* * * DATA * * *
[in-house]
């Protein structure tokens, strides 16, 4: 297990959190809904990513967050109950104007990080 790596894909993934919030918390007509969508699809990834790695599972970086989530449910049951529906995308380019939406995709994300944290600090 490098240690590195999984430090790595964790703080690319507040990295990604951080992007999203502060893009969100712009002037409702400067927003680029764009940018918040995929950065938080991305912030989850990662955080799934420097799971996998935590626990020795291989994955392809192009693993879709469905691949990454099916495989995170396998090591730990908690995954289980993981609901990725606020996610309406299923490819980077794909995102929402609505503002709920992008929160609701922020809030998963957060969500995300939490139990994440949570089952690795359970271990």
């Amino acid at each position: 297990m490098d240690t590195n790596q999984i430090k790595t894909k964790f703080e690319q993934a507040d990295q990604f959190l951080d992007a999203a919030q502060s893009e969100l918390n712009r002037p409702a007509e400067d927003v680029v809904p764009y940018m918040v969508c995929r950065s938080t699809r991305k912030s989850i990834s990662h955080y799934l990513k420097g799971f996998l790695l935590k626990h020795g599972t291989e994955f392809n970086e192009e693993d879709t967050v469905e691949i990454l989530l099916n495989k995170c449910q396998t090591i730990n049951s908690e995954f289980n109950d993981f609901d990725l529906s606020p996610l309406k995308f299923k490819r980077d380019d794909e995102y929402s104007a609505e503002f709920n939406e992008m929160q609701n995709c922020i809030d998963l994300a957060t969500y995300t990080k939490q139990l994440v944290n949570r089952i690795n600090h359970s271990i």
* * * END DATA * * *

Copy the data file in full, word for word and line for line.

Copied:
[in-house]
């Protein structure tokens, strides 16, 4: 297990959190809904990513967050109950104007990080 790596894909993934919030918390007509969508699809990834790695599972970086989530449910049951529906995308380019939406995709994300944290600090 490098240690590195999984430090790595964790703080690319507040990295990604951080992007999203502060893009969100712009002037409702400067927003680029764009940018918040995929950065938080991305912030989850990662955080799934420097799971996998935590626990020795291989994955392809192009693993879709469905691949990454099916495989995170396998090591730990908690995954289980993981609901990725606020996610309406299923490819980077794909995102929402609505503002709920992008929160609701922020809030998963957060969500995300939490139990994440949570089952690795359970271990």
């Amino acid at each position: 297990m490098d240690t590195n790596q999984i430090k790595t894909k964790f703080e690319q993934a507040d990295q990604f959190l951080d992007a999203a919030q502060s893009e969100l918390n712009r002037p409702a007509e400067d927003v680029v809904p764009y940018m918040v969508c995929r950065s938080t699809r991305k912030s989850i990834s990662h955080y799934l990513k420097g799971f996998l790695l935590k626990h020795g599972t291989e994955f392809n970086e192009e693993d879709t967050v469905e691949i990454l989530l099916n495989k995170c449910q396998t090591i730990n049951s908690e995954f289980n109950d993981f609901d990725l529906s606020p996610l309406k995308f299923k490819r980077d380019d794909e995102y929402s104007a609505e503002f709920n939406e992008m929160q609701n995709c922020i809030d998963l994300a957060t969500y995300t990080k939490q139990l994440v944290n949570r089952i690795n600090h359970s271990i």